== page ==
Josh Jackson heard the talk. He knew that Maryland football, despite missing a bowl game in 2018, had a plethora of offensive standouts.
But seeing is believing, and once the graduate transfer quarterback out of Virginia Tech watched a spring practice in College Park, the talent that would surround him on Aug. 31 became clear. The shiftiness of Anthony McFarland, speed of Javon Leake and potential of the tight end room all impressed. They were rumors no longer.
Jackson’s discovery turned into belief that this offensive unit — one that finished 94th in total offense and 68th in scoring last year — could come together as a dynamic threat in 2019.
Coupled with new head coach Mike Locksley’s offensive playbook, a scheme that drove Alabama to another national title appearance and earned Locksley the Broyles Award, the Terps are banking on improvement from their offense’s underwhelming 2018 performance. Saturday’s season opener against Howard will offer the first clue if the hype can formulate into fact.
“This offense has a lot of weapons,” Jackson said. “We have a chance to surprise a lot of people.”
[Read more: “Like night and day”: With coach Mike Locksley, Maryland football has grown off the field]
Since Locksley arrived in December, excitement has built for what his Alabama offensive philosophies might achieve at Maryland. The Crimson Tide are traditionally better known for their stifling defense than blistering offense. But in 2018, Alabama scored the third most points in the country and compiled the sixth-most total yards — a task no doubt made easier through the loads of talent Locksley had at his disposal.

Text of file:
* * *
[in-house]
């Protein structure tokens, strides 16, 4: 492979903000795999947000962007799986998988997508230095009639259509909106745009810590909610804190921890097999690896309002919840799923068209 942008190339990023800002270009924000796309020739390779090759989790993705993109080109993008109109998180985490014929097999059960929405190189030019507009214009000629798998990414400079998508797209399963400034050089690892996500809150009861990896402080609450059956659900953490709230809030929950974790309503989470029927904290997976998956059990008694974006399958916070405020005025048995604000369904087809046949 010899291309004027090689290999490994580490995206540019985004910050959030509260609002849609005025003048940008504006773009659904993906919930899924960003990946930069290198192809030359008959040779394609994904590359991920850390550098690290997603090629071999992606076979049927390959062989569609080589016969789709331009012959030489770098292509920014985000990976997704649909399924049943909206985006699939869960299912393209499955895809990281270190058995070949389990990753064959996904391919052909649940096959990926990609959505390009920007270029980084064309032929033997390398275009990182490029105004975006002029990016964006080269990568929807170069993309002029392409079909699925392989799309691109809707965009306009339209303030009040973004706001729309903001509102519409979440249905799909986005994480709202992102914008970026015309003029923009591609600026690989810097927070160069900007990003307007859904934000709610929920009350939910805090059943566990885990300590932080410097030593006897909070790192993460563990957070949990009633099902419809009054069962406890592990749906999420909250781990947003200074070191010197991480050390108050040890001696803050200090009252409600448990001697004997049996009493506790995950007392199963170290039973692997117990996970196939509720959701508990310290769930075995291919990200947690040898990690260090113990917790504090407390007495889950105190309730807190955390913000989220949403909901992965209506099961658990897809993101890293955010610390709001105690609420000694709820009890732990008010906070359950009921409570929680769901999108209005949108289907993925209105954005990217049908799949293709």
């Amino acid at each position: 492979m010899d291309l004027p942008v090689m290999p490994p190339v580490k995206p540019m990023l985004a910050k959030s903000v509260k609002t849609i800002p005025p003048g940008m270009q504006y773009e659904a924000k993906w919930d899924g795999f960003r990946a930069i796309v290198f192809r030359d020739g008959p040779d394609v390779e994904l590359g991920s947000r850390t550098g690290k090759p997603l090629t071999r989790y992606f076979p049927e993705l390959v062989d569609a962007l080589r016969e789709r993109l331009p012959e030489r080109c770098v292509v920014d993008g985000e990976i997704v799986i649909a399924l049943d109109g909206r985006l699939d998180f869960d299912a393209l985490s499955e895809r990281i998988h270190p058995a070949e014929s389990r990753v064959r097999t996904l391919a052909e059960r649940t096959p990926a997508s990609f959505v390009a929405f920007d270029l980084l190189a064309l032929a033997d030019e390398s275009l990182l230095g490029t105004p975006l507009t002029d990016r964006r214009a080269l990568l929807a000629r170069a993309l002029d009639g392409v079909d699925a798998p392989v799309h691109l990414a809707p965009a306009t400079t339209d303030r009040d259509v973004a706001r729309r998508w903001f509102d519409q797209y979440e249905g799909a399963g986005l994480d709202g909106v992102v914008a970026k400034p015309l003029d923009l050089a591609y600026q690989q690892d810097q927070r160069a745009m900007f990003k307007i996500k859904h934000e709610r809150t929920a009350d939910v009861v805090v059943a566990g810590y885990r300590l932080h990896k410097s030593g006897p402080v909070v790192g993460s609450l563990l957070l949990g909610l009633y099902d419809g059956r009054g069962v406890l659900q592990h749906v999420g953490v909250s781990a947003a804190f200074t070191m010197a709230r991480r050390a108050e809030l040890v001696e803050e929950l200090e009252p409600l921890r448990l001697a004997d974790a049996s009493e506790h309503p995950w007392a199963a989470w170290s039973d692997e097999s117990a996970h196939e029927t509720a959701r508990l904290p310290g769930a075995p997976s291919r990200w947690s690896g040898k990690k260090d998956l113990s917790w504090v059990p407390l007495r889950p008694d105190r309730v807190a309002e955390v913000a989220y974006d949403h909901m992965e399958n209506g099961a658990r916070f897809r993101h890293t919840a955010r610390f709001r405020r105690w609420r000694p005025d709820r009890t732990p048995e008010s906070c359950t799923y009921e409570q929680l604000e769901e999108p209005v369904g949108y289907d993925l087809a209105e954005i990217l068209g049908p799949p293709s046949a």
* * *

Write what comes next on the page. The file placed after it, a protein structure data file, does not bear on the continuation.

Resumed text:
But the Terps’ coach made a distinction at his press conference Tuesday — they’re not in Tuscaloosa anymore.
“Well, it’s a Maryland offense now,” Locksley said. “And it has a lot of the characteristics of the things that we’ve done here at Maryland. Obviously, me coming from Alabama as a play-caller, the systems will be very similar.”
[Read more: As Maryland football’s starter, Josh Jackson aims to break a quarterbacking rut]
There was little to glean from the Terps’ spring game in April. Jackson, finishing his degree in Blacksburg, Virginia, wasn’t yet with the team. And his backup, Tyrrell Pigrome, was out with an injury. Still, without the top two quarterbacks, it became evident Locksley would find ways to involve his top players, even if they’re out of position.
McFarland has been used in the slot during fall camp, offering a different look for defenses and taking advantage of the depth at that position. Tight ends, such as Chigoziem Okonkwo and Tyler Mabry, can line up wide and create mismatches with their size.
“[Locksley’s] offense is designed to get the playmakers the ball in space,” McFarland said. “We have a lot of talent on the offense, a lot of depth. We’re ready to showcase that.”
Maryland is without wide receiver Jeshaun Jones, who tore his ACL in early August, slimming the pass-catching options for Jackson. DJ Turner is the only wideout who caught a touchdown last year set to suit up this season.
But Maryland believes, despite the query hanging over their wide receivers, the ample amount of proven playmakers in other positions and Locksley’s offensive mind can combine to create success for the Terps.
“[The playbook] might be coming from Alabama,” Jackson said, “but we’re going to have our own twist on it.”